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Sony WH-1000XM4 review: Still the best noise-cancelling headphones


Two years ago, when when I reviewed Sony’s WH-1000XM3 active noise-cancelling headphones, I said that Sony had finally eclipsed Bose in this category. And I wasn’t the only one to say it. Now, the company is back with the all-new WH-1000XM4. While these new cans don’t advance the ball by a lot, they nonetheless are my new top recommendation for music lovers looking for great-sounding headphones that also deliver terrific noise cancellation.

Key improvements include a proximity sensor that automatically toggles play/pause when you put the headphones on and take them off, support for Sony’s LDAC high-res audio codec (a common feature on high-end digital audio players), and multipoint connection via Bluetooth 5.0 (so you can connect to two sources at once). Sony made other very small improvements to the hardware and software, too; but for the most part, those are just tweaks to a winning foundation.

This review is part of TechHive’s coverage of the best headphones, where you’ll find reviews of competing products, plus a buyer’s guide to the features you should consider when shopping for this type of product.

Let’s dive into the specifics that make Sony’s WH-1000XM4 so great, and why the older WH-1000XM3—which are still available and can be found for about $100 less if you shop around—remain a great value.

Adam Patrick Murray/IDG

There are some tiny changes, but at this distance you’d be hard pressed to tell the difference between the new and old version.

Same great hardware, refined

The Sony WH-1000XM4 maintains the signature look this line is known for, with subtle gold accents and minimal buttons. Most of the controls are still handled by taps and swipes on the right ear cup. I’ve grown accustomed to this but it’s never been my favorite means of navigation. The easy-to-find Power button sits on the bottom of the left ear cup, along with a Custom button that can be programmed to either select Ambient Sound Control options or activate voice assistants. It’s a minimal and classy design that still holds up years later, but the touch controls still present a learning curve.

Sony WH-1000XM4 Adam Patrick Murray/IDG

The side of the headphones has a nice texture when using the touch controls.

The slim headband introduced in the previous model is very comfortable along the top of the head. Sony claims the newer model features slightly upgraded ear pads, which should help during long listening sessions, but I could barely tell a difference. The new set is more comfortable compared to the old model, but that could also be attributed to the wear I’ve placed on the older pair. I’ve worn the WH-1000XM3 on plenty of long flights and encountered some pressure fatigue after many hours, so any upgrade in that area is welcome. Overall, it’s a comfortable design that sits snug on my head and melts away while I’m working. The swiveling cups and folding design are also retained, so the new model is easy to stuff in a backpack. I’m happy they didn’t mess with a winning formula.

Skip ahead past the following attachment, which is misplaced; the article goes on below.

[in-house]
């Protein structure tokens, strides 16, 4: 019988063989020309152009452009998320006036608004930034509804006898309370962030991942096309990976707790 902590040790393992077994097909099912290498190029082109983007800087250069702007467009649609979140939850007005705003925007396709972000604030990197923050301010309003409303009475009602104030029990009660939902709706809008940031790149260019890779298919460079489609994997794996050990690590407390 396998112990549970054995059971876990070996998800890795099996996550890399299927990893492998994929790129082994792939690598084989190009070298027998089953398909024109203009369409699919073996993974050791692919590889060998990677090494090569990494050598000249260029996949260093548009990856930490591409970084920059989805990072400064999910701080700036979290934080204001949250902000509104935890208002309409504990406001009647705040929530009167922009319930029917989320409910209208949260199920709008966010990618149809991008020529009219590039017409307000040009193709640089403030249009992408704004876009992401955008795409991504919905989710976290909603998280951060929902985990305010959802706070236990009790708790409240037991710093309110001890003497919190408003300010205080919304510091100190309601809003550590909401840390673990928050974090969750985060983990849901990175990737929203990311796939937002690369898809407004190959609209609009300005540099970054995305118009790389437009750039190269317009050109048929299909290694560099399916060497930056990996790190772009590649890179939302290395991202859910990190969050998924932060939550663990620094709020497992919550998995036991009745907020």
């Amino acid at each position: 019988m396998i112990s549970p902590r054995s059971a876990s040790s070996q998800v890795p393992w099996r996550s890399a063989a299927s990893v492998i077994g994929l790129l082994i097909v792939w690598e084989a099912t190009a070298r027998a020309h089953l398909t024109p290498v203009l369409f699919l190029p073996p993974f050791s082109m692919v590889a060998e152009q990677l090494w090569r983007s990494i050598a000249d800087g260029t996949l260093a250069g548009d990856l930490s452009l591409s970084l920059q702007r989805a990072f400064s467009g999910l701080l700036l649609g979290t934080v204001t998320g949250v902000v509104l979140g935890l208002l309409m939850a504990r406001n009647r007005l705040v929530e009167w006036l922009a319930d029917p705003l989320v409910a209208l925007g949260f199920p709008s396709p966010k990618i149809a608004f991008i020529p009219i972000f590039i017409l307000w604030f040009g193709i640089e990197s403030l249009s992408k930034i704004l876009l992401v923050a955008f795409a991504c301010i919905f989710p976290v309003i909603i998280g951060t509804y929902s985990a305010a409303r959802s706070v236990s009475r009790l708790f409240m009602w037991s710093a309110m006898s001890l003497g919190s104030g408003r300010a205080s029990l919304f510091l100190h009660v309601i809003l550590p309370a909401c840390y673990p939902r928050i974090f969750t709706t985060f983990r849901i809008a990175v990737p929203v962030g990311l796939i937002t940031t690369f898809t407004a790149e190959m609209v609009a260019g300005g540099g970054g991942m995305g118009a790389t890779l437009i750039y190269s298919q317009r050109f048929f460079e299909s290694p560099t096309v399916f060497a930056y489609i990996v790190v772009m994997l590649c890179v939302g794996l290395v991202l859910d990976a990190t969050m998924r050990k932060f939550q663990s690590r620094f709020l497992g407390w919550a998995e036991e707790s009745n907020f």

For more protection in transit, the included carrying case got a slight upgrade, too, with improved stitching and a stiffer shell that should last even longer. Other tiny upgrades to the case include cloth pockets for the zipper to recede into, and extra flap length on the divider. Apart from the stiffer case, none of these changes make a huge difference, but I appreciate the attention to detail Sony paid to things as minor as the carrying case. As before, provided accessories include a 3.5mm cable, a very short USB-C charging cable, and an airline adapter. 

Sony WH-1000XM4 Adam Patrick Murray/IDG

The carrying case is plenty tough and has some nice touches.

Sony claims the same 30 hours of battery life with noise cancelling enabled, and with my heavy mixed usage over the course of my review, I found the battery to last almost as long as the previous pair. Here again, Sony promises its optional power adapter will deliver the same quick-charge feature that provides five hours of listening time after just 10 minutes of charging, but Sony didn’t send that component, so I wasn’t able to test that claim. The stock USB-C cable charged the cans within a couple hours.

My favorite new feature on the WH-1000XM4 is a proximity sensor that detects when you take the cans off, so as to automatically pause playback. The music resumes instantly when you put them back over your ears. This worked like a charm. I tried to trick the sensor by placing the headphones on my thigh, tightly around my neck, and even wore them like a crown and I never triggered a false positive. When I returned the headphones to my ears, the music quickly resumed with no problem. This feature alone would make me consider upgrading from the previous version, and not just because it should extend battery life.



Source: PCWorld Reviews, Author: Adam Patrick Murray

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Written by Peek Jar

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